Jeff Stein in Vox looks at the Founding Fathers’ Revolution of 1776, and echoing Gordon Woods’ great work “The Radicalism of the American Revolution,” pushes back on the leftist idea that the revolution should be discounted because the fathers of the country were all wealthy racists.
Over the last generation, liberals have become increasingly emboldened in their denunciations of America’s founders, says Yale historian Steven Pincus. The American left stands poised to throw the Revolution overboard, to dismiss the spirit and legacy of 1776 as merely the cause of a racist, sexist, hypocritical aristocracy we should firmly reject.
These analyses ignore the greatest, and sadly, less known and appreciated consequences of the revolution. It was an economic revolution as much as anything, rejecting primogeniture and certain feudal practices as much as hereditary monarchy.
From Gordon Wood:
[The Revolution] brought respectability and even dominance to ordinary people long held in contempt and gave dignity to their menial labor in a manner unprecedented in history and to a degree not equaled elsewhere in the world. The Revolution did not just eliminate monarchy and create republics; it actually reconstituted what Americans meant by public or state power and brought about an entirely new kind of popular politics.
The Revolution did not merely create a political and legal environment conducive to economic expansion; it also released powerful and popular entrepreneurial and commercial energies that transformed the economic landscape of the country. In short, the Revolution was the most radical and most far-reaching event in American history.
I’ve heard self-righteous smart asses deny the genius of Thomas Jefferson because of Sally Hemings and I thumb my nose at their short-sighted small mindedness. That same instinct also pushes people to find odd justifications for other FFs, like George Washington freed his slaves so he’s superior to Jefferson and more worthy of reverence. The problem is all of these stories are, like most of life, more complex than the simple hearsay stories told by one historian or another. You simply cannot impose one century’s moral conclusions on the denizens of another period.
That’s besides the fact that all of these people were flesh and blood humans who were right some of the time, wrong some of the time, argued and debated with each other and often changed their minds on things. There was no FF hive mind, for sure and it’s a good thing that the simplistic hero worshiping understanding of the FFs is dead and buried.
To judge anyone living in the 18th century by the 21st is as ludicrous as asking someone with antipathy to capitalism to forego any holdings in stock or real estate to prove their bona fides. Can we demand such purity that we begrudge investment in the most common ways to build wealth in our time? By the same token, how fair would it be to demand that anybody in the 18th or 19th centuries eschewed one of the most common possessions of wealth of their time and had to have taken a position on slavery that only a small percentage of the most progressive and enlightened took?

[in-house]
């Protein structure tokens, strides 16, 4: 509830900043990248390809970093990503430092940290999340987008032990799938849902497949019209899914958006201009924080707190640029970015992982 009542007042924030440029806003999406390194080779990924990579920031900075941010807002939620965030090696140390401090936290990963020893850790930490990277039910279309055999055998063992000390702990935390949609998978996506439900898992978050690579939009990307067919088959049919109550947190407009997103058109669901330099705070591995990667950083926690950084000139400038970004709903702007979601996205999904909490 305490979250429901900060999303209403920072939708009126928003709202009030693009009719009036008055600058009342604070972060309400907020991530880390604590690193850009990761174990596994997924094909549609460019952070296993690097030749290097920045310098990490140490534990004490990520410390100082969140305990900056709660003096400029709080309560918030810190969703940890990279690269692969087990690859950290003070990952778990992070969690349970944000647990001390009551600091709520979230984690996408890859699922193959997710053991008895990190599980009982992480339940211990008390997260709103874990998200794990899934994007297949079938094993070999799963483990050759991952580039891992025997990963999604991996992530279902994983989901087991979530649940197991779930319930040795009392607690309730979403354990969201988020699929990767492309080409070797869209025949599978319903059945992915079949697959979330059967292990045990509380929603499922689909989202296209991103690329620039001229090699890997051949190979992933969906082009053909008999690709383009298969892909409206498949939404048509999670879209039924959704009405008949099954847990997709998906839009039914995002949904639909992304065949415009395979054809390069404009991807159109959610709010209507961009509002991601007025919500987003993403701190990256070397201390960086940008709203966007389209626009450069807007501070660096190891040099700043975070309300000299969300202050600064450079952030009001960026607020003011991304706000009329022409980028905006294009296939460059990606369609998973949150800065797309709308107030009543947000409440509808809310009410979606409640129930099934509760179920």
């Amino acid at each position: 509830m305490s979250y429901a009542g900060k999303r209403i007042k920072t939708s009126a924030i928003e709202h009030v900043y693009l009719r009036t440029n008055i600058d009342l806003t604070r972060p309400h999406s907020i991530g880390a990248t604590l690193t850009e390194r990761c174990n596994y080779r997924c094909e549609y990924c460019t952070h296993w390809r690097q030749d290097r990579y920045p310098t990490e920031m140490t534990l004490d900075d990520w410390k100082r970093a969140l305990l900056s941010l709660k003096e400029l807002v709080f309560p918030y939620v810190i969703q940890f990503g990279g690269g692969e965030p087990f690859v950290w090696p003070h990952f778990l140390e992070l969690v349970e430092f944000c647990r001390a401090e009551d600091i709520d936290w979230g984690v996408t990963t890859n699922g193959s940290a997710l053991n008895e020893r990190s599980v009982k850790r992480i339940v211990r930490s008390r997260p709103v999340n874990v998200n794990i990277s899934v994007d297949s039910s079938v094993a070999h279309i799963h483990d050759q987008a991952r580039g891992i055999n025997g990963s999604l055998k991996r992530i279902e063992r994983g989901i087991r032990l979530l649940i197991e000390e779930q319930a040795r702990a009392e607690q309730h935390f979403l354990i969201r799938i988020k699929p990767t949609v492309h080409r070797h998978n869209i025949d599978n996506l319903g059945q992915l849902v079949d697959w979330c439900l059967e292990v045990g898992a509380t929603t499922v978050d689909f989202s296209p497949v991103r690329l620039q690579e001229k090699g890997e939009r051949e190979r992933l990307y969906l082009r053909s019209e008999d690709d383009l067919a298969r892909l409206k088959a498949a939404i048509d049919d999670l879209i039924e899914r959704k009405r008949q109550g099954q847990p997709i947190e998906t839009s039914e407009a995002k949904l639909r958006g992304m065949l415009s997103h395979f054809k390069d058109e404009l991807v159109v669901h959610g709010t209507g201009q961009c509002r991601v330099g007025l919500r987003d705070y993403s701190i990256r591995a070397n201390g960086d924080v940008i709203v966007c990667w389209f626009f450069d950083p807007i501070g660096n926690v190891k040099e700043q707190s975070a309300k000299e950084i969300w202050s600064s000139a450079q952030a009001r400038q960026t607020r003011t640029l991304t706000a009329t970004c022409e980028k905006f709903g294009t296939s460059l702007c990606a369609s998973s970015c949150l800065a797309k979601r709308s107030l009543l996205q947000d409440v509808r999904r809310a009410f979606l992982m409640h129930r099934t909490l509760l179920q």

The Polislice doctrine is that you cannot ask someone in the past to have held a radical position that was not held in common in their time, but is held as truth in the future, you can only ask that they be ahead of the thinking of their time.
By that standard almost all of the FF were radically ahead of their time. The revolution itself should have locked that into our historical understanding of them. But even on the thorny topic of slavery they were mostly ahead of their time as individuals who believed that slavery was morally questionable. Many, like Jefferson and Madison, believed wrongly that slavery would collapse under its own weight. Almost all of the northern FF disagreed with slavery, even though they may have financially benefited from it.
I believe it’s unfair to ask for more.
Stein argues, as do historians, that no matter what the FFs individual positions on slavery, their revolution fueled emancipation. It was the beginning of the inevitable end of slavery, even as the compromises of 1776 and the Constitution kept slavery in place and strengthened it politically for a time.
When the Revolution began in 1776, slavery was legal in every colony. Only Pennsylvania even had an abolition society. Slavery had existed on American soil for two centuries without being substantially challenged by whites.
The American Revolution changed that. Pennsylvania’s emancipation act of 1780, the first of its kind, was written by revolutionary leaders and explicitly cited the fight against British rule as its inspiration. Similar Northern emancipation acts followed: in Massachusetts and New Hampshire in 1783, and then in Connecticut and Rhode Island the next year.
“Politicians, preachers, and propagandists unfurled the rhetoric of natural rights,” Paul J. Polgar, a historian at the College of William & Mary, wrote in a 2011 essay for the Journal of the Early Republic, “and the immediate post-Revolutionary period witnessed the emergence of abolition societies as far south as Virginia.”